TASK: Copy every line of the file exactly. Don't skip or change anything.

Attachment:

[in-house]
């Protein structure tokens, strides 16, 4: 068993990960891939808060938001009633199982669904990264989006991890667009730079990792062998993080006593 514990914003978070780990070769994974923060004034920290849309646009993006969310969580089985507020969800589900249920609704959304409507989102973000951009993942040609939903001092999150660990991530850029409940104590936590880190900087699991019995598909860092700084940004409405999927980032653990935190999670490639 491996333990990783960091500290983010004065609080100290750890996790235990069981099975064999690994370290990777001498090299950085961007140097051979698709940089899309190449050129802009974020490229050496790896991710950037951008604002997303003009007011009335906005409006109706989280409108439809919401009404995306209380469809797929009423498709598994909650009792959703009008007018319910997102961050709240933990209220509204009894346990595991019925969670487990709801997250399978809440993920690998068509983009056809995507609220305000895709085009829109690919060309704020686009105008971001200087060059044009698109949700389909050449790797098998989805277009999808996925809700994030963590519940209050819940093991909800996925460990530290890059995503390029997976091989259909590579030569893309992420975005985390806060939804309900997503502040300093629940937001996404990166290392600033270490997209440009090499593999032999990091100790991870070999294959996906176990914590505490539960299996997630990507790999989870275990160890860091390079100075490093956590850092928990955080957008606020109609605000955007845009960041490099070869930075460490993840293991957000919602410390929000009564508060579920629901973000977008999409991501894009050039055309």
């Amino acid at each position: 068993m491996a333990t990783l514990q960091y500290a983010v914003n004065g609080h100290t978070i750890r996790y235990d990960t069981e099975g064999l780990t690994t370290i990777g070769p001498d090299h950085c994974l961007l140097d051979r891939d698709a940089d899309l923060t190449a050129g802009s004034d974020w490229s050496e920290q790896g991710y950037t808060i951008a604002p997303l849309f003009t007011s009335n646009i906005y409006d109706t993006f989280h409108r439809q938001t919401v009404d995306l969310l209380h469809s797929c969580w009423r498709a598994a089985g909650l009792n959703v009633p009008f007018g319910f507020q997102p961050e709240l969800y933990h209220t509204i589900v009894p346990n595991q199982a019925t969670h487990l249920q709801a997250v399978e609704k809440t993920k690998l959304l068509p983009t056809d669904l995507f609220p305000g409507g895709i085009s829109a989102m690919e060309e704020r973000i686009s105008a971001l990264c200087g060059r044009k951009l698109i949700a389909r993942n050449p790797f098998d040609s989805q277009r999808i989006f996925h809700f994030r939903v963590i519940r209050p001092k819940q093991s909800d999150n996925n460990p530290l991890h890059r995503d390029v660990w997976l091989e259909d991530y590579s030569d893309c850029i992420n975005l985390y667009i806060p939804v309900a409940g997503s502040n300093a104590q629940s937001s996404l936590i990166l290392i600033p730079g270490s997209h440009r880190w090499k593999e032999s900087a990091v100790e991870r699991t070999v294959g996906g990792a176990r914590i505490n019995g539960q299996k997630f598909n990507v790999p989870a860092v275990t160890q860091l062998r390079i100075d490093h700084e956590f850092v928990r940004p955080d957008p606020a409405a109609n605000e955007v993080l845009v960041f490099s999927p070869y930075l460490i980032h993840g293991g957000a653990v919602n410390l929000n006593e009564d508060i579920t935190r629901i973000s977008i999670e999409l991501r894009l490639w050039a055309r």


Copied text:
[in-house]
């Protein structure tokens, strides 16, 4: 068993990960891939808060938001009633199982669904990264989006991890667009730079990792062998993080006593 514990914003978070780990070769994974923060004034920290849309646009993006969310969580089985507020969800589900249920609704959304409507989102973000951009993942040609939903001092999150660990991530850029409940104590936590880190900087699991019995598909860092700084940004409405999927980032653990935190999670490639 491996333990990783960091500290983010004065609080100290750890996790235990069981099975064999690994370290990777001498090299950085961007140097051979698709940089899309190449050129802009974020490229050496790896991710950037951008604002997303003009007011009335906005409006109706989280409108439809919401009404995306209380469809797929009423498709598994909650009792959703009008007018319910997102961050709240933990209220509204009894346990595991019925969670487990709801997250399978809440993920690998068509983009056809995507609220305000895709085009829109690919060309704020686009105008971001200087060059044009698109949700389909050449790797098998989805277009999808996925809700994030963590519940209050819940093991909800996925460990530290890059995503390029997976091989259909590579030569893309992420975005985390806060939804309900997503502040300093629940937001996404990166290392600033270490997209440009090499593999032999990091100790991870070999294959996906176990914590505490539960299996997630990507790999989870275990160890860091390079100075490093956590850092928990955080957008606020109609605000955007845009960041490099070869930075460490993840293991957000919602410390929000009564508060579920629901973000977008999409991501894009050039055309």
């Amino acid at each position: 068993m491996a333990t990783l514990q960091y500290a983010v914003n004065g609080h100290t978070i750890r996790y235990d990960t069981e099975g064999l780990t690994t370290i990777g070769p001498d090299h950085c994974l961007l140097d051979r891939d698709a940089d899309l923060t190449a050129g802009s004034d974020w490229s050496e920290q790896g991710y950037t808060i951008a604002p997303l849309f003009t007011s009335n646009i906005y409006d109706t993006f989280h409108r439809q938001t919401v009404d995306l969310l209380h469809s797929c969580w009423r498709a598994a089985g909650l009792n959703v009633p009008f007018g319910f507020q997102p961050e709240l969800y933990h209220t509204i589900v009894p346990n595991q199982a019925t969670h487990l249920q709801a997250v399978e609704k809440t993920k690998l959304l068509p983009t056809d669904l995507f609220p305000g409507g895709i085009s829109a989102m690919e060309e704020r973000i686009s105008a971001l990264c200087g060059r044009k951009l698109i949700a389909r993942n050449p790797f098998d040609s989805q277009r999808i989006f996925h809700f994030r939903v963590i519940r209050p001092k819940q093991s909800d999150n996925n460990p530290l991890h890059r995503d390029v660990w997976l091989e259909d991530y590579s030569d893309c850029i992420n975005l985390y667009i806060p939804v309900a409940g997503s502040n300093a104590q629940s937001s996404l936590i990166l290392i600033p730079g270490s997209h440009r880190w090499k593999e032999s900087a990091v100790e991870r699991t070999v294959g996906g990792a176990r914590i505490n019995g539960q299996k997630f598909n990507v790999p989870a860092v275990t160890q860091l062998r390079i100075d490093h700084e956590f850092v928990r940004p955080d957008p606020a409405a109609n605000e955007v993080l845009v960041f490099s999927p070869y930075l460490i980032h993840g293991g957000a653990v919602n410390l929000n006593e009564d508060i579920t935190r629901i973000s977008i999670e999409l991501r894009l490639w050039a055309r």